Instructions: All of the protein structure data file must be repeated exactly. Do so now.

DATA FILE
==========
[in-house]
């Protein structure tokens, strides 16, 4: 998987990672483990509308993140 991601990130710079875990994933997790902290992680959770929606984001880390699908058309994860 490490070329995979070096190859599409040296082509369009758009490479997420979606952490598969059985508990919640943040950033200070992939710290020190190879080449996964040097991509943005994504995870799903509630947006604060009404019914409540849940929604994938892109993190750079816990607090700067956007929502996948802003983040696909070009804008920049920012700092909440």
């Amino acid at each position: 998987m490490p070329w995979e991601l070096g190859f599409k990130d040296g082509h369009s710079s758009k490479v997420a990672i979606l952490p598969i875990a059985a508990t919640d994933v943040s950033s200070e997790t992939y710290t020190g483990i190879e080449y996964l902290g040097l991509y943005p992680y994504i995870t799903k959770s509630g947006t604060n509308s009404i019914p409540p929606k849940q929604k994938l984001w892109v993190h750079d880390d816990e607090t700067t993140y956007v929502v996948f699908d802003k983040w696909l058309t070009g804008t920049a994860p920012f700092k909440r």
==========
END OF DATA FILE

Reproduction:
[in-house]
């Protein structure tokens, strides 16, 4: 998987990672483990509308993140 991601990130710079875990994933997790902290992680959770929606984001880390699908058309994860 490490070329995979070096190859599409040296082509369009758009490479997420979606952490598969059985508990919640943040950033200070992939710290020190190879080449996964040097991509943005994504995870799903509630947006604060009404019914409540849940929604994938892109993190750079816990607090700067956007929502996948802003983040696909070009804008920049920012700092909440």
């Amino acid at each position: 998987m490490p070329w995979e991601l070096g190859f599409k990130d040296g082509h369009s710079s758009k490479v997420a990672i979606l952490p598969i875990a059985a508990t919640d994933v943040s950033s200070e997790t992939y710290t020190g483990i190879e080449y996964l902290g040097l991509y943005p992680y994504i995870t799903k959770s509630g947006t604060n509308s009404i019914p409540p929606k849940q929604k994938l984001w892109v993190h750079d880390d816990e607090t700067t993140y956007v929502v996948f699908d802003k983040w696909l058309t070009g804008t920049a994860p920012f700092k909440r």